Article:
Great African Ideas and Good Coffee
There’s a lot of great things happening in sub-Saharan Africa and we’re seeing more and more positive news in past months as others see it too. It’s been called one of the most strategic parts of the world in several newspapers and a recent New York Times article covers an inspiring idea that came from one Ugandan man who wanted to see his community and nation profit from its rich resources. Andrew Rugasira started a coffee company in his hometown of Kampala, Uganda. His pride, determination, and resilience kept him going as he turned his idea into action—a story we hear often at Firelight from community leaders with an idea and a dream. Rugasira started Good African Coffee in 2004 and this year alone he expects to sell $2 million worth of coffee. His company has improved farmer's techniques and increased their revenue. He also started a village-run savings and loan to help farmers to invest in their children’s education and improve their living conditions.
Here's Rugasira's story of how he started and where he's going next...
Can Coffee Kick-Start an Economy? By DANIEL BERGNER, New York Times
When he set out to wedge his coffee onto supermarket shelves in England and America, Andrew Rugasira didn’t start by making phone calls from his home in Kampala, Uganda. He didn’t begin by sending e-mails. The distance seemed too great for that. At one end of his business were farmers who, until he came along, thought their beans were purchased and carried off to make gunpowder. At the other were buyers at the corporate headquarters of chains like Waitrose and Sainsbury’s, Whole Foods and Wal-Mart. If he was going to succeed, he felt he would have to do it physically; it was as if he believed he could stretch himself to span the divide between the two worlds. So he got on a plane to London, without trying any advance contact.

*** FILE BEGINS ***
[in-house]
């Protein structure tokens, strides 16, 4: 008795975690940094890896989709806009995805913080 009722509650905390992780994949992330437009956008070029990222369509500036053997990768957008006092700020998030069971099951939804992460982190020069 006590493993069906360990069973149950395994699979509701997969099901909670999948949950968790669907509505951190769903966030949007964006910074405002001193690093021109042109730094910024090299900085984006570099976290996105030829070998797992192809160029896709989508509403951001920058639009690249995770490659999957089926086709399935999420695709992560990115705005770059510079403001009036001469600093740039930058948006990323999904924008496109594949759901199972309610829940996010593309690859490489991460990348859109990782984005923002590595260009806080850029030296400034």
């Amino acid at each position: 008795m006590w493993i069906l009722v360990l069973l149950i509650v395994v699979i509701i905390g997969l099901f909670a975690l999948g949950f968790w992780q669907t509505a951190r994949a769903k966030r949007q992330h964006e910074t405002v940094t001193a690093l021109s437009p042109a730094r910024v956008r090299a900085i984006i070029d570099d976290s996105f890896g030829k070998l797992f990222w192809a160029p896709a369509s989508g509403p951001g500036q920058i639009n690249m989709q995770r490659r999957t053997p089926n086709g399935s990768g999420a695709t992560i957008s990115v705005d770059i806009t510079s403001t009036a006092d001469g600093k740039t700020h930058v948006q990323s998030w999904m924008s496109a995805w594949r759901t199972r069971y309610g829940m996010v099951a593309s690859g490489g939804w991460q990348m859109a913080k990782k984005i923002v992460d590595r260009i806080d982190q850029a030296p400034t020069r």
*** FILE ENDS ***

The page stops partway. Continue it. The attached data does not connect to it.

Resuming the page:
He checked into a London hotel, and from there he called and sent e-mails to the companies. Rugasira is a tall, tireless 43-year-old with an angular face and slightly prominent ears and a smile that rearranges everything. Armed with a laptop that held a PowerPoint presentation about his coffee, he intended to pull off a kind of revolution. No longer would his country merely sell its unroasted beans to exporters who supplied the European and American coffee kings, from Nestlé to Starbucks; no longer would his nation just provide the raw material for someone else’s riches. In the stores, his roasts would take their place beside the high-end brands.
He was bursting with the pitch he would deliver as soon as he met his first British buyer. “We as a new generation of African entrepreneurs believe that we can bring quality products to the global market. We believe we have what the consumer in the North Atlantic market is looking for in coffee; we believe we have the capacity to design the packaging to make it attractive; we believe. . . .”